As a young tyke of eight, my family moved to Victoria from my birthplace in Montréal. (My parents decided that a place where tanks prowled through the streets at night, soldiers with pointy bayonets manned street corners during the day, terrorists were kidnapping and killing politicians, and civil rights were revoked at the stroke of a Prime Minister's pen was probably not a good place to live. But I digress. And worse, I'm dating myself.)
The one thing I remember most about Montréal was the snow. Every winter, Montréal would be covered in a fluffy white eiderdown that would last from November to April. (Okay, so after six months the novelty was wearing off, even for me.) Winter wasn't winter without snow, and neither was Christmas. Picture postcard time, right? Chestnuts roasting on a bough of holly.
Or something like thatwhenehn we moved, I knew only one thing about Victoria. It doesn't snow here. I was going to experience my first Green Christmas. In fact Victoria averages 1 White Christmas every 25 years.
As Christmas approached, I had a real problem getting into the festive spirit. It just wasn't going to be Christmas without snow on the ground. Before going to bed on Christmas Eve, I took one last look out the living room window.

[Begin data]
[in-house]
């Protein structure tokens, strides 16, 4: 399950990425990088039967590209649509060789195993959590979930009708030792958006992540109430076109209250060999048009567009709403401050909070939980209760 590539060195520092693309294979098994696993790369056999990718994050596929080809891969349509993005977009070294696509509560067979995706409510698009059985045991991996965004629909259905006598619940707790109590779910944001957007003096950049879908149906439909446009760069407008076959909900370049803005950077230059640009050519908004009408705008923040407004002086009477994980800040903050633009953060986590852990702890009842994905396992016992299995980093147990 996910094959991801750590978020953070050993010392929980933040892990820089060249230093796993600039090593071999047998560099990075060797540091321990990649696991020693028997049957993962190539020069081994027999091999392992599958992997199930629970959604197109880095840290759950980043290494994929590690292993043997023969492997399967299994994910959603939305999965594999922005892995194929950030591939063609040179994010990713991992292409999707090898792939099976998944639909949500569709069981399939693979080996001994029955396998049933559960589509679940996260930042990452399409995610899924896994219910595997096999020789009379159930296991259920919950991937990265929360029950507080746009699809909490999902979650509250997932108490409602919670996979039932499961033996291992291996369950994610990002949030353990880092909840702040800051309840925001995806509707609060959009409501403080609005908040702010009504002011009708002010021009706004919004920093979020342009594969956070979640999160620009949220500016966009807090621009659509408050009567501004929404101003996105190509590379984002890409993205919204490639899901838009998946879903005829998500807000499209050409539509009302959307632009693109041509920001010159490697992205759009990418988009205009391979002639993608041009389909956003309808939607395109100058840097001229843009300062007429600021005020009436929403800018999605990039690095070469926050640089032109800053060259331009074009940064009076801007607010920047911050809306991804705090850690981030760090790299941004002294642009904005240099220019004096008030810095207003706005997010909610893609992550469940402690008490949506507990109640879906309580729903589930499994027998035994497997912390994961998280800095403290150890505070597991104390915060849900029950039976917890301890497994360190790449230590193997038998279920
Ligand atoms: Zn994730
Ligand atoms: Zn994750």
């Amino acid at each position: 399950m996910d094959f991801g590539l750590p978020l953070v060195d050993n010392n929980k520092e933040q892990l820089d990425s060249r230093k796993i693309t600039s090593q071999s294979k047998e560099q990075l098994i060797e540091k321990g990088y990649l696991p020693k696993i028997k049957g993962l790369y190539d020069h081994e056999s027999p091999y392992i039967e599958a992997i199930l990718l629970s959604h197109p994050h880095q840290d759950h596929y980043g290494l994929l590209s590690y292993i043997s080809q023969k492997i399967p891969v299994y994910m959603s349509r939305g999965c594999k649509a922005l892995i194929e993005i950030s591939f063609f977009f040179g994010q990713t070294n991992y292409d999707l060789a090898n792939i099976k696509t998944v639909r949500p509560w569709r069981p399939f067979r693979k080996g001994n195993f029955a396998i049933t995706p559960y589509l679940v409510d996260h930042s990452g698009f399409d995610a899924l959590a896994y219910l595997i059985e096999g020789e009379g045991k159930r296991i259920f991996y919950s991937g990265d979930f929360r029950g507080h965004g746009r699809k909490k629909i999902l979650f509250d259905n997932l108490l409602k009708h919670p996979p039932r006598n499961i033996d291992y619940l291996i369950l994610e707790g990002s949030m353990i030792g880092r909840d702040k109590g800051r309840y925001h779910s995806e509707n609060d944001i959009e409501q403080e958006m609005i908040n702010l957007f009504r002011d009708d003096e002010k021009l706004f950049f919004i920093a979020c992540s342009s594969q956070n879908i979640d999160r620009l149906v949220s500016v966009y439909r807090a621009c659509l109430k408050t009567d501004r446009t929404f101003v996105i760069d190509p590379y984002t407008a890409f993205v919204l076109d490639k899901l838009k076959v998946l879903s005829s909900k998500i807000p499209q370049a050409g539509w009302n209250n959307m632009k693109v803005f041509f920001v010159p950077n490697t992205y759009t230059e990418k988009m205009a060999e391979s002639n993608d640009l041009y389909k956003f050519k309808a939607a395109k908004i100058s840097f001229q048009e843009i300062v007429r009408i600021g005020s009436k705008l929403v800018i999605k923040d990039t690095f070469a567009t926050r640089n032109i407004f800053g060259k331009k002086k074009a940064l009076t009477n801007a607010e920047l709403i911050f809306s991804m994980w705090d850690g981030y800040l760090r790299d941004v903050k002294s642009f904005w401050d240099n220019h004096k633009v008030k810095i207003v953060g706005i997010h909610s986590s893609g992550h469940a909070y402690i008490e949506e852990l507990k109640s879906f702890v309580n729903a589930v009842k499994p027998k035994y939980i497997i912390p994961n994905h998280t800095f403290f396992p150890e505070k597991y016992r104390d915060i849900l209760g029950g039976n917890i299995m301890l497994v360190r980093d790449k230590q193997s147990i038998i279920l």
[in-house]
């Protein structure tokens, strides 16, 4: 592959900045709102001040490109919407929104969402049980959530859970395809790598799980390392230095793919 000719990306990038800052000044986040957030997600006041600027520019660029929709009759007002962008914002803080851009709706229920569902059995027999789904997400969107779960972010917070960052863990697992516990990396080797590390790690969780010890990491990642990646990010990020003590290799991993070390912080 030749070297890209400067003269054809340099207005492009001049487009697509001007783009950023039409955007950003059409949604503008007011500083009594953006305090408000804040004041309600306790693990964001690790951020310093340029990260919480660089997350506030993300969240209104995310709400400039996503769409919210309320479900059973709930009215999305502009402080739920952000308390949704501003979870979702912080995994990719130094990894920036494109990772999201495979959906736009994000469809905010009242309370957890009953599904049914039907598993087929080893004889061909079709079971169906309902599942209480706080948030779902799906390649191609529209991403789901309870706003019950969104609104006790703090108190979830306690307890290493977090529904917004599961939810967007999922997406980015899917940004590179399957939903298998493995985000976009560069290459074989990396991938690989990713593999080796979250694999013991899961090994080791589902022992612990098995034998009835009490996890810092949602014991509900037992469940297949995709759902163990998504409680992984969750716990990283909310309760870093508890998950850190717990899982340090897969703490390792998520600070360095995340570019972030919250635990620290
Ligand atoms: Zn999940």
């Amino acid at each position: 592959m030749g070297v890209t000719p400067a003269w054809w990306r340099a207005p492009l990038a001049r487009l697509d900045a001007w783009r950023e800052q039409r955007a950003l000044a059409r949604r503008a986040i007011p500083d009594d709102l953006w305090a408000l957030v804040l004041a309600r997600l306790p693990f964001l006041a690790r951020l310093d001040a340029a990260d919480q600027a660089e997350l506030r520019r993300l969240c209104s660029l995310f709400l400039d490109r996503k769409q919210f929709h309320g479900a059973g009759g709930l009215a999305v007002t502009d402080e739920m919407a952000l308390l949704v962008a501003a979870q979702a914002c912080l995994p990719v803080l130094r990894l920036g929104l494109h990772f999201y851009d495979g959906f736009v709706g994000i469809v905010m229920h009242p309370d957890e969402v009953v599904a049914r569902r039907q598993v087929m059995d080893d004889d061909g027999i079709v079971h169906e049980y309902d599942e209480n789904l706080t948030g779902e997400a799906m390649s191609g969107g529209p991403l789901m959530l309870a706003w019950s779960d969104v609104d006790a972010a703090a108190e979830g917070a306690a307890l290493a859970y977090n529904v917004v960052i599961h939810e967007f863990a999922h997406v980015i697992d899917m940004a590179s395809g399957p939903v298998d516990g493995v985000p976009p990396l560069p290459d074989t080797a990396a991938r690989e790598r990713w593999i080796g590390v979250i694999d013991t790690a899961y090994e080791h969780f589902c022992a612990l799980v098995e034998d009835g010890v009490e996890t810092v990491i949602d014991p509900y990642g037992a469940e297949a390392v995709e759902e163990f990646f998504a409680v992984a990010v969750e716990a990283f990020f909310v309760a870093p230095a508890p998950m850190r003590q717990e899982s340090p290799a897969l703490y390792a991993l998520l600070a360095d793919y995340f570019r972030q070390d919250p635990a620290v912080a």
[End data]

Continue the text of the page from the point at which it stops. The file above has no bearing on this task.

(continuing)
I trundled off to bed and like all eight year-old kids, spent a good ten minutes sleeping, and the rest of the night wondering what Santa was going to bring us.
Just after four o'clock, I could stand the anticipation no longer, and started my carefully worked out procedure for waking up my parents.
First, I started coughing. Nothing wakes a parefaster thanhan a kid coughing in the middle of the night.
Next, I went to the bathroom, being sure to feign some sort of trouble with the toilet to plausibly explain why I flushed it five times.
Returning to my bedroom, I made sure I knocked over an unbreakable but noisy object. (Again, another sure way to wake up your parents.)
Finally for good measure, I stepped on the cat. (No, not really, but I made you laugh, didn't I?)
After being abused in this way for half an hour, my family finally relented, and they got up. We went to the living room, and, sure enough, the tree was almost buried beneath Santa's gifts, but I was still a little let-down because, after all, Christmas isn't Christmas without snow.
I went to the window to take a peek anyway and -- my eyes must have turned as big as basketballs -- there was six inches of snow on the ground! I couldn't believe it!
A cold front had blown in unexpectedly overnight and was dumping snow on the city. I probably would have kept staring if I hadn't seen some poor guy struggling down the street. My dad realized it was the paper boy and ran out side and gave him five bucks, which was really nice considering we didn't subscribe.
That was my best Christmas ever.
And of course, a day later all the snow was gone.